Honiton

Apart from small detail changes, such as the installation of Swan Neck gas lamps, ‘’Target’’ name signs, and a prefabricated concrete enclosure behind the ‘’dock’’ line, little changed at Honiton during Southern Railway ownership. The run-in name boards were also switched to concrete construction and, indeed, this material had not come far: it had been produced at the ex-LSWR’s Exmouth Junction concrete works, some sixteen miles to the west. By 1930, an additional siding had appeared in the ‘’down’’ side goods yard for exclusive use by the adjacent saw mills. By 1938, some 48,000 passengers were using Honiton station, and within five years this had increased to 250,000. Remarkably, however, the station was ignored by virtually every London express, which required passengers to change at Salisbury to continue onto the capital.

Sadly, the British Railways era is one of severe decline and degradation for this once profitable route, as regional border changes saw old company rivalries brought to the fore. Significant alterations at Honiton commenced in about 1955, whilst still under Southern Region control. At this time, many stations along the line began to lose their decorative charm as general site overhauls led to simplification of the architecture. Both northern and southern façades of the main two-storey-high section of the station building were altered: this eliminated the pronounced stone edges in front of the slated pitched roof. The latter, which was formerly recessed behind the front and rear façades, now overhung the walls. The impressive chimneystacks were retained, but another consequence of the same work was the complete whitewashing of the main building’s walls, hiding the red brick and attractive stonework. The footbridge also lost its glazing but, for the time being, retained its roof. On 16th June 1957, the ex-LSWR signal box was replaced by a modern brick cabin, situated at the western end of the ‘’up’’ platform. This comprised a 24-lever manual frame, and was part of a signalling modernisation programme which saw similar cabins come into use at Sherborne and Crewkerne in 1960.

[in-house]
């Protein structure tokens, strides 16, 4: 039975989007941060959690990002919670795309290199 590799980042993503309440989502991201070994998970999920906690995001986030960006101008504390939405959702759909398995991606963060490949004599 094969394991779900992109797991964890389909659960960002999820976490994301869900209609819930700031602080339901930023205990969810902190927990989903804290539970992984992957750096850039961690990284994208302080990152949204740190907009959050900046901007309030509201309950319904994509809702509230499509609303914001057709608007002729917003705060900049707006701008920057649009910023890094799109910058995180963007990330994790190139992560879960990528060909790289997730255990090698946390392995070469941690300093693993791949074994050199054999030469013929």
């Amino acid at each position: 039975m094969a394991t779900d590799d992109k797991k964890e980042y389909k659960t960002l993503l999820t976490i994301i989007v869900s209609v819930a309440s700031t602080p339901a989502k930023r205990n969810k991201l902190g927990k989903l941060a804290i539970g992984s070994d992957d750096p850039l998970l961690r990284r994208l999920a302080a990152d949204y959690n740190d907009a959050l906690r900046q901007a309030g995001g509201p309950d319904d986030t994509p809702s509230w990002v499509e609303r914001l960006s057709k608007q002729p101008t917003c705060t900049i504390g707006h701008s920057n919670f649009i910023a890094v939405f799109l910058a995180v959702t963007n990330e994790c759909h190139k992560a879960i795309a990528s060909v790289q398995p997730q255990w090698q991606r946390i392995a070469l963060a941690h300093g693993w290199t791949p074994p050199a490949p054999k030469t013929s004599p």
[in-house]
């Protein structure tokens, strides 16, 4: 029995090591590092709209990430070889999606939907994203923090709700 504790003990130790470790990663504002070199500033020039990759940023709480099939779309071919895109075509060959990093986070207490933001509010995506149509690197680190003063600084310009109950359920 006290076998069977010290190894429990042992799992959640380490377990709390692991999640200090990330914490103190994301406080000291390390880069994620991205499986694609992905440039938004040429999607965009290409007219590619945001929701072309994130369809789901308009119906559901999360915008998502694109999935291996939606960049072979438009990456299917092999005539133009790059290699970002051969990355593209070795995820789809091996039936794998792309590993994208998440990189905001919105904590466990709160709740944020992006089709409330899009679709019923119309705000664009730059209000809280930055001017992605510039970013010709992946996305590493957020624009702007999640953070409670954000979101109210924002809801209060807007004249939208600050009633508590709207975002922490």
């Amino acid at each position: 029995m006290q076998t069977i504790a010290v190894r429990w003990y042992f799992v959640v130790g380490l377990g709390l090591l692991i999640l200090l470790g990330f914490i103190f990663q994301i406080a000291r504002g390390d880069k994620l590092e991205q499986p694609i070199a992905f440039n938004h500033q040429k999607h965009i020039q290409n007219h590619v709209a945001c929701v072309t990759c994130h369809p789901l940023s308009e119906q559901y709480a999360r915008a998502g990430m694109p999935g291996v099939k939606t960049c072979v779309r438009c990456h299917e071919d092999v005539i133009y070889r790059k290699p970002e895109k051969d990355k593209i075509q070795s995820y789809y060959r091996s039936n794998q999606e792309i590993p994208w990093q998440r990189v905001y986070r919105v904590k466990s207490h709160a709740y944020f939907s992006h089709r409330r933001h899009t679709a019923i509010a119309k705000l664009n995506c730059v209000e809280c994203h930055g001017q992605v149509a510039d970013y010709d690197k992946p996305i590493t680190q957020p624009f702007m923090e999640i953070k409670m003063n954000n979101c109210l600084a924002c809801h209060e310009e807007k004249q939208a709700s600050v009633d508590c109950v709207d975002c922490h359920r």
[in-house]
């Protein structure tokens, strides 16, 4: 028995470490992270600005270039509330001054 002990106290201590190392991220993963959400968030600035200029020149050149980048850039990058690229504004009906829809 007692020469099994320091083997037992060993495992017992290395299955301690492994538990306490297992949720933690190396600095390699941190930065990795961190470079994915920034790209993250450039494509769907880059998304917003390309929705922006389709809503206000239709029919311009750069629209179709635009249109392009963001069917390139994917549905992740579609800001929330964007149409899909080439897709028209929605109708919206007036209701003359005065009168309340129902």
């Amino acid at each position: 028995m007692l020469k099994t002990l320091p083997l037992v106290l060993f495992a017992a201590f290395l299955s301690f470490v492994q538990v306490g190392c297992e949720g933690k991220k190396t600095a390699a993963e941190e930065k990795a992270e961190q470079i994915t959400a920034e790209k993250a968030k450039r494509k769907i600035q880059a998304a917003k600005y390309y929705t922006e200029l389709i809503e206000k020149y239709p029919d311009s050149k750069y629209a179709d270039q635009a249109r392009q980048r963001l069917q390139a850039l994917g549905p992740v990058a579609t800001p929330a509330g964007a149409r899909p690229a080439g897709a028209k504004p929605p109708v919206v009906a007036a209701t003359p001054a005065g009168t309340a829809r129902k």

September 1962 was a pivotal moment in the route’s history: ex-LSWR lines west of Salisbury came under Western Region control. Through steam-hauled services from Waterloo to Exeter and Plymouth ceased on 4th September 1964 – steam completely vanished from the Exeter area in the following year. On the plus side, Honiton was now served by direct trains to London. During April 1967, singling of the route occurred, commencing with that section between Wilton and Templecombe, and followed in May of the same year by that between the latter and Chard Junction. Single-track working of the route between Chard Junction and Pinhoe occurred on 11th June 1967. Goods facilities at Honiton were withdrawn on 8th May 1967, and by 1970, all station structures had been razed to the ground – only the footbridge was left standing as a remnant of LSWR heritage, but even this lacked its roof. Dreary rectangular CLASP (Consortium of Local Authorities Special Programme) structures appeared on both platforms. Retention of a passing loop here, in addition to an ‘’up’’ siding for engineers and the 1957 signal box, broke the boredom for waiting passengers.

In more recent times, efforts have been made to provide the current Honiton station with some style. In 1994, a slated hipped roof was erected above the CLASP ticket office on the ‘’down’’ side, protecting passengers from the elements and making the station a little less of an eyesore. The footbridge remains testament to the LSWR, but it is unlikely that the structure will ever see a roof and glazing again.


13th October 2008

Platforms passing over the below road at the eastern end of the layout have for long been features of the station. The water tower was formerly located on the left, just beyond the end of the ''up'' platform. © David Glasspool


16th November 2008

Now in the daylight, the connection between the ''up'' line and engineers' siding can be seen in detail. Of note are the catchpoints and the signalman's walkway across the running lines. © David Glasspool


16th November 2008

A view from a departing InterCity 125 shows the running lines dropping sharply from the station, whilst the adjacent engineers' siding remains on the level upon an embankment. © David Glasspool


16th November 2008

The siding is about 230-yards in length and is seen terminating on the right. On the left can be seen the convergence of the station passing loop back into single-track formation, after which the speed limit increases to 85 MPH. © David Glasspool